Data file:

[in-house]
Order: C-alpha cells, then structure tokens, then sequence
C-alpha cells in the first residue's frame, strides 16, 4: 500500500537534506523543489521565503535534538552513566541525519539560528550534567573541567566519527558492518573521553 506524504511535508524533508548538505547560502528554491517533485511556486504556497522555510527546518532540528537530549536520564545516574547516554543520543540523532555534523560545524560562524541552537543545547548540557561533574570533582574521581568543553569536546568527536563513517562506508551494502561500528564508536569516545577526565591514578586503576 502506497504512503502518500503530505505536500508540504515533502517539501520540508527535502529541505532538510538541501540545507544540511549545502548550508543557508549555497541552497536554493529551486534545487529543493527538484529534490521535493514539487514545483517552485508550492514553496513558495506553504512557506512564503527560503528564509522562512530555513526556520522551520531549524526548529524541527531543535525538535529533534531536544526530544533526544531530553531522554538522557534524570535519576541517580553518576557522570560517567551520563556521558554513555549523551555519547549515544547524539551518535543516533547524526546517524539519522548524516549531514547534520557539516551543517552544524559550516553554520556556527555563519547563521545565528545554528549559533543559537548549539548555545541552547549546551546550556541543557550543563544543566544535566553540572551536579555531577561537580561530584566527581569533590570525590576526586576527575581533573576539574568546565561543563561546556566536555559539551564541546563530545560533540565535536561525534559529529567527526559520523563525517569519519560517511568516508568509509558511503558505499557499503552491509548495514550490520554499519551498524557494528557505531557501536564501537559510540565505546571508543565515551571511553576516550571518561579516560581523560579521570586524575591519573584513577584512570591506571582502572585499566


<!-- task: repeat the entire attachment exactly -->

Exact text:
[in-house]
Order: C-alpha cells, then structure tokens, then sequence
C-alpha cells in the first residue's frame, strides 16, 4: 500500500537534506523543489521565503535534538552513566541525519539560528550534567573541567566519527558492518573521553 506524504511535508524533508548538505547560502528554491517533485511556486504556497522555510527546518532540528537530549536520564545516574547516554543520543540523532555534523560545524560562524541552537543545547548540557561533574570533582574521581568543553569536546568527536563513517562506508551494502561500528564508536569516545577526565591514578586503576 502506497504512503502518500503530505505536500508540504515533502517539501520540508527535502529541505532538510538541501540545507544540511549545502548550508543557508549555497541552497536554493529551486534545487529543493527538484529534490521535493514539487514545483517552485508550492514553496513558495506553504512557506512564503527560503528564509522562512530555513526556520522551520531549524526548529524541527531543535525538535529533534531536544526530544533526544531530553531522554538522557534524570535519576541517580553518576557522570560517567551520563556521558554513555549523551555519547549515544547524539551518535543516533547524526546517524539519522548524516549531514547534520557539516551543517552544524559550516553554520556556527555563519547563521545565528545554528549559533543559537548549539548555545541552547549546551546550556541543557550543563544543566544535566553540572551536579555531577561537580561530584566527581569533590570525590576526586576527575581533573576539574568546565561543563561546556566536555559539551564541546563530545560533540565535536561525534559529529567527526559520523563525517569519519560517511568516508568509509558511503558505499557499503552491509548495514550490520554499519551498524557494528557505531557501536564501537559510540565505546571508543565515551571511553576516550571518561579516560581523560579521570586524575591519573584513577584512570591506571582502572585499566